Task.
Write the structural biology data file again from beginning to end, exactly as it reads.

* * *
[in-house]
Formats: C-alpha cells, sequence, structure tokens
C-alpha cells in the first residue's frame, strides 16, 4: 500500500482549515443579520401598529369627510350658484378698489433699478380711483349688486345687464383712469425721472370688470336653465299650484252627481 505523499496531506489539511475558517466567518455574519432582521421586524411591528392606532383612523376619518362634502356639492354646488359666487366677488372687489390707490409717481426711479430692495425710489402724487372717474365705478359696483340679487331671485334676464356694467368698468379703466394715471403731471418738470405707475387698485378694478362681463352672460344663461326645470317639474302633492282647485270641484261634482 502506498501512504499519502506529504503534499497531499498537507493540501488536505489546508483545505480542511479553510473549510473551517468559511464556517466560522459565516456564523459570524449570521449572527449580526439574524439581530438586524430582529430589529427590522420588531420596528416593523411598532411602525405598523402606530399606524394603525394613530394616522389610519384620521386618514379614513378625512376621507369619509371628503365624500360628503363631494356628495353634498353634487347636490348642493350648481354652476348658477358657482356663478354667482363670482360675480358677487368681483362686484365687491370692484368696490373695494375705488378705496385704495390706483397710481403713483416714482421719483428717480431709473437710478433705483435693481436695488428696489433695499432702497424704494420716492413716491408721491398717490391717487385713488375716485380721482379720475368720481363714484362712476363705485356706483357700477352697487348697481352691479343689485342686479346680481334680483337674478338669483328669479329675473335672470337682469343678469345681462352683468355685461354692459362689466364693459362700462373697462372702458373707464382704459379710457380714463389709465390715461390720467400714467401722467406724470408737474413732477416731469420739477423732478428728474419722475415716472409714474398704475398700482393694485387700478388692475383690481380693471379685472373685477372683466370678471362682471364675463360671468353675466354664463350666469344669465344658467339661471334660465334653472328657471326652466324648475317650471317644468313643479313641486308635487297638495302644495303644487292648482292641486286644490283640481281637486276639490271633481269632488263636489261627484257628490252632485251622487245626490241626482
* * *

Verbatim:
[in-house]
Formats: C-alpha cells, sequence, structure tokens
C-alpha cells in the first residue's frame, strides 16, 4: 500500500482549515443579520401598529369627510350658484378698489433699478380711483349688486345687464383712469425721472370688470336653465299650484252627481 505523499496531506489539511475558517466567518455574519432582521421586524411591528392606532383612523376619518362634502356639492354646488359666487366677488372687489390707490409717481426711479430692495425710489402724487372717474365705478359696483340679487331671485334676464356694467368698468379703466394715471403731471418738470405707475387698485378694478362681463352672460344663461326645470317639474302633492282647485270641484261634482 502506498501512504499519502506529504503534499497531499498537507493540501488536505489546508483545505480542511479553510473549510473551517468559511464556517466560522459565516456564523459570524449570521449572527449580526439574524439581530438586524430582529430589529427590522420588531420596528416593523411598532411602525405598523402606530399606524394603525394613530394616522389610519384620521386618514379614513378625512376621507369619509371628503365624500360628503363631494356628495353634498353634487347636490348642493350648481354652476348658477358657482356663478354667482363670482360675480358677487368681483362686484365687491370692484368696490373695494375705488378705496385704495390706483397710481403713483416714482421719483428717480431709473437710478433705483435693481436695488428696489433695499432702497424704494420716492413716491408721491398717490391717487385713488375716485380721482379720475368720481363714484362712476363705485356706483357700477352697487348697481352691479343689485342686479346680481334680483337674478338669483328669479329675473335672470337682469343678469345681462352683468355685461354692459362689466364693459362700462373697462372702458373707464382704459379710457380714463389709465390715461390720467400714467401722467406724470408737474413732477416731469420739477423732478428728474419722475415716472409714474398704475398700482393694485387700478388692475383690481380693471379685472373685477372683466370678471362682471364675463360671468353675466354664463350666469344669465344658467339661471334660465334653472328657471326652466324648475317650471317644468313643479313641486308635487297638495302644495303644487292648482292641486286644490283640481281637486276639490271633481269632488263636489261627484257628490252632485251622487245626490241626482